Sexual harassment is a common practice in law firms. Joanna Grossman, writing in the Hofstra Law Review, documents the presence of this potentially legal violation and discusses why attorneys and law firms haven’t taken the correct steps to prevent and decrease their liability in prejudice lawsuits. She cites the problem stemming from persistent acts of sexual harassment that go often unnoticed by partners and attorneys.
A 1990 survey by the American Bar Association reported that two-thirds of women in private legal practice had experienced or observed sexual harassment. A 1993 survey by the National Law Journal revealed that more than half of the female lawyers said they had been harassed at some point in their careers, and seventy percent of the attorneys thought harassment was a problem in their workplaces.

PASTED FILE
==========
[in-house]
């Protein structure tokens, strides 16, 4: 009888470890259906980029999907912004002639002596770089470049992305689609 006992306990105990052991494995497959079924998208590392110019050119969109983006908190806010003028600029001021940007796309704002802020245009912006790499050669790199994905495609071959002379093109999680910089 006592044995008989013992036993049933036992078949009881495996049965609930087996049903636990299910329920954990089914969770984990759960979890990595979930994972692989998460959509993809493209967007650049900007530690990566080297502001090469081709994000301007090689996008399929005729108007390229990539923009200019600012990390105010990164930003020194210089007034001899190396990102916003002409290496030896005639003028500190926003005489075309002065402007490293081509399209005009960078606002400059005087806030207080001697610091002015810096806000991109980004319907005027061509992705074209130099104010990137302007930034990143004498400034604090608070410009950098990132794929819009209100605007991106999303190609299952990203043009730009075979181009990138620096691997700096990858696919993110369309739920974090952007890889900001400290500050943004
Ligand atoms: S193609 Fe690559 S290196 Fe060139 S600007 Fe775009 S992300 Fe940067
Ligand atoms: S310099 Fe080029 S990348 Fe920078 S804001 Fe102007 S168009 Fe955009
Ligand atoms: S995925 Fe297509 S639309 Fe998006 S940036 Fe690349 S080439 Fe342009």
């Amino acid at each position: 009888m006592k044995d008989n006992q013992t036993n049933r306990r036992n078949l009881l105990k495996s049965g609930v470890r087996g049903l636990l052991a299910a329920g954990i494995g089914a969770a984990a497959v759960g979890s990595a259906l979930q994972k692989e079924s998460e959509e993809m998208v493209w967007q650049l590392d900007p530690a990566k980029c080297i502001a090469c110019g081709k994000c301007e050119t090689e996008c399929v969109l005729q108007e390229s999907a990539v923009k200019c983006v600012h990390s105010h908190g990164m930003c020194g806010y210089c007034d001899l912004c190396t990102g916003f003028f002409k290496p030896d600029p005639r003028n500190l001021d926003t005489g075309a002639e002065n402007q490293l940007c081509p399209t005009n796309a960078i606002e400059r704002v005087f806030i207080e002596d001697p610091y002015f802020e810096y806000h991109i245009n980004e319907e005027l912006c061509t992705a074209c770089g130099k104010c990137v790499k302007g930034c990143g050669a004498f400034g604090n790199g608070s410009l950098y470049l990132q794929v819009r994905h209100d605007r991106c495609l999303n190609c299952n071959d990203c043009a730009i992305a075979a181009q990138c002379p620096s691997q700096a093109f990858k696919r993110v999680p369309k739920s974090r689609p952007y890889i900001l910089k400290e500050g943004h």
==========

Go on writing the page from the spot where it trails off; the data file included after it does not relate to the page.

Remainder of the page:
Why is this a persistent problem? Perhaps it’s because law firms cannot believe they could ever lose a court battle with an employee.
We believe the more likely reason is that law firms lack knowledge about the day-to-day interactions of their employees and that they assume that their professionals will act more prudently than employees at other companies. It is hard for them to believe that their highly educated attorneys require prejudice training. Our position is that prejudice and discrimination training is necessary. Attorneys and law firms may experience lawsuits in the same way that some of the best and well-known organizations in America. These include Coca-Cola, The Mirage Hotel in Las Vegas, Starbucks, Abercrombie and Fitch, Cracker Barrell and The Vanguard Group.